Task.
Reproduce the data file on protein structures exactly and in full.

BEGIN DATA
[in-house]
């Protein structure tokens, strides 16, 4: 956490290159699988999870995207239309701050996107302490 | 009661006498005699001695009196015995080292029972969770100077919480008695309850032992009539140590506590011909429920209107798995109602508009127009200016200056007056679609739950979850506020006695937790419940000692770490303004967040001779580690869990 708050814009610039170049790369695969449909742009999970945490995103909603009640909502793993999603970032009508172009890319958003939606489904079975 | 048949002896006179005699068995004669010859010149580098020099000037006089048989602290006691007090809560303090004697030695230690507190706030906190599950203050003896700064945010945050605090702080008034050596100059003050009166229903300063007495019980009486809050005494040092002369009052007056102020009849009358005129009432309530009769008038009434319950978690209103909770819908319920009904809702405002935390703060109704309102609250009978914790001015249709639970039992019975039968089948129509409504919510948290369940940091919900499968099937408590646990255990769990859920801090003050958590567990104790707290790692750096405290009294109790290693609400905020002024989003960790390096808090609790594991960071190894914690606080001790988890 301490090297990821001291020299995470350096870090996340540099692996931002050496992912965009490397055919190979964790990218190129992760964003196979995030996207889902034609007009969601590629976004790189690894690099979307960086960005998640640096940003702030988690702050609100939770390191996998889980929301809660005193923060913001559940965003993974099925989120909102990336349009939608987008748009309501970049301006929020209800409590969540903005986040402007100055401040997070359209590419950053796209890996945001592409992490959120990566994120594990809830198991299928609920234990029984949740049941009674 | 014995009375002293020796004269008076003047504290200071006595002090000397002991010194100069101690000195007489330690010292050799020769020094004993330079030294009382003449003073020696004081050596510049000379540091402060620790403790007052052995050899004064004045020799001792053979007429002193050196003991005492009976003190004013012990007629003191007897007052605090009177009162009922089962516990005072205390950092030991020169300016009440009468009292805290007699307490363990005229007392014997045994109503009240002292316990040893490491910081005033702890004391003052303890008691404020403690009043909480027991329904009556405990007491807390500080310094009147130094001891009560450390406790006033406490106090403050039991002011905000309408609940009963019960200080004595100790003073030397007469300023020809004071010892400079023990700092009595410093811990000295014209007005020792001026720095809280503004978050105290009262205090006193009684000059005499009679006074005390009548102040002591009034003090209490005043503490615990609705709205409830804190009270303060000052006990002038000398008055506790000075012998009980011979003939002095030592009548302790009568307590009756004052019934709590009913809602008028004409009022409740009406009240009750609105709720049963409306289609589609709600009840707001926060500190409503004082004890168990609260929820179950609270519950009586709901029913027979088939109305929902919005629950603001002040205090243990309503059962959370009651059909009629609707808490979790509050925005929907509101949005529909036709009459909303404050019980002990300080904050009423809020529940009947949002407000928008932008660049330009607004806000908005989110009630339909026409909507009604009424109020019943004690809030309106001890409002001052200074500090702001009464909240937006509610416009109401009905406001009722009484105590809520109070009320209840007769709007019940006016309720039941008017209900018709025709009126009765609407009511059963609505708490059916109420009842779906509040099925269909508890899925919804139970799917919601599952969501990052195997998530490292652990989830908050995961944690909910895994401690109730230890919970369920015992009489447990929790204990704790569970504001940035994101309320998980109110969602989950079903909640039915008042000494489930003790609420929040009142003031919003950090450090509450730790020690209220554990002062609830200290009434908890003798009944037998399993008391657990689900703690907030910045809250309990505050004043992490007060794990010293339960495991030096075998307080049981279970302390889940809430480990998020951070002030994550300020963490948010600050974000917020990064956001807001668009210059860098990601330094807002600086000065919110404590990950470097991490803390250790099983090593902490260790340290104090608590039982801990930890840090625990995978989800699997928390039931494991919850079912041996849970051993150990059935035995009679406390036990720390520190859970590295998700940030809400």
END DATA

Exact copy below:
[in-house]
């Protein structure tokens, strides 16, 4: 956490290159699988999870995207239309701050996107302490 | 009661006498005699001695009196015995080292029972969770100077919480008695309850032992009539140590506590011909429920209107798995109602508009127009200016200056007056679609739950979850506020006695937790419940000692770490303004967040001779580690869990 708050814009610039170049790369695969449909742009999970945490995103909603009640909502793993999603970032009508172009890319958003939606489904079975 | 048949002896006179005699068995004669010859010149580098020099000037006089048989602290006691007090809560303090004697030695230690507190706030906190599950203050003896700064945010945050605090702080008034050596100059003050009166229903300063007495019980009486809050005494040092002369009052007056102020009849009358005129009432309530009769008038009434319950978690209103909770819908319920009904809702405002935390703060109704309102609250009978914790001015249709639970039992019975039968089948129509409504919510948290369940940091919900499968099937408590646990255990769990859920801090003050958590567990104790707290790692750096405290009294109790290693609400905020002024989003960790390096808090609790594991960071190894914690606080001790988890 301490090297990821001291020299995470350096870090996340540099692996931002050496992912965009490397055919190979964790990218190129992760964003196979995030996207889902034609007009969601590629976004790189690894690099979307960086960005998640640096940003702030988690702050609100939770390191996998889980929301809660005193923060913001559940965003993974099925989120909102990336349009939608987008748009309501970049301006929020209800409590969540903005986040402007100055401040997070359209590419950053796209890996945001592409992490959120990566994120594990809830198991299928609920234990029984949740049941009674 | 014995009375002293020796004269008076003047504290200071006595002090000397002991010194100069101690000195007489330690010292050799020769020094004993330079030294009382003449003073020696004081050596510049000379540091402060620790403790007052052995050899004064004045020799001792053979007429002193050196003991005492009976003190004013012990007629003191007897007052605090009177009162009922089962516990005072205390950092030991020169300016009440009468009292805290007699307490363990005229007392014997045994109503009240002292316990040893490491910081005033702890004391003052303890008691404020403690009043909480027991329904009556405990007491807390500080310094009147130094001891009560450390406790006033406490106090403050039991002011905000309408609940009963019960200080004595100790003073030397007469300023020809004071010892400079023990700092009595410093811990000295014209007005020792001026720095809280503004978050105290009262205090006193009684000059005499009679006074005390009548102040002591009034003090209490005043503490615990609705709205409830804190009270303060000052006990002038000398008055506790000075012998009980011979003939002095030592009548302790009568307590009756004052019934709590009913809602008028004409009022409740009406009240009750609105709720049963409306289609589609709600009840707001926060500190409503004082004890168990609260929820179950609270519950009586709901029913027979088939109305929902919005629950603001002040205090243990309503059962959370009651059909009629609707808490979790509050925005929907509101949005529909036709009459909303404050019980002990300080904050009423809020529940009947949002407000928008932008660049330009607004806000908005989110009630339909026409909507009604009424109020019943004690809030309106001890409002001052200074500090702001009464909240937006509610416009109401009905406001009722009484105590809520109070009320209840007769709007019940006016309720039941008017209900018709025709009126009765609407009511059963609505708490059916109420009842779906509040099925269909508890899925919804139970799917919601599952969501990052195997998530490292652990989830908050995961944690909910895994401690109730230890919970369920015992009489447990929790204990704790569970504001940035994101309320998980109110969602989950079903909640039915008042000494489930003790609420929040009142003031919003950090450090509450730790020690209220554990002062609830200290009434908890003798009944037998399993008391657990689900703690907030910045809250309990505050004043992490007060794990010293339960495991030096075998307080049981279970302390889940809430480990998020951070002030994550300020963490948010600050974000917020990064956001807001668009210059860098990601330094807002600086000065919110404590990950470097991490803390250790099983090593902490260790340290104090608590039982801990930890840090625990995978989800699997928390039931494991919850079912041996849970051993150990059935035995009679406390036990720390520190859970590295998700940030809400």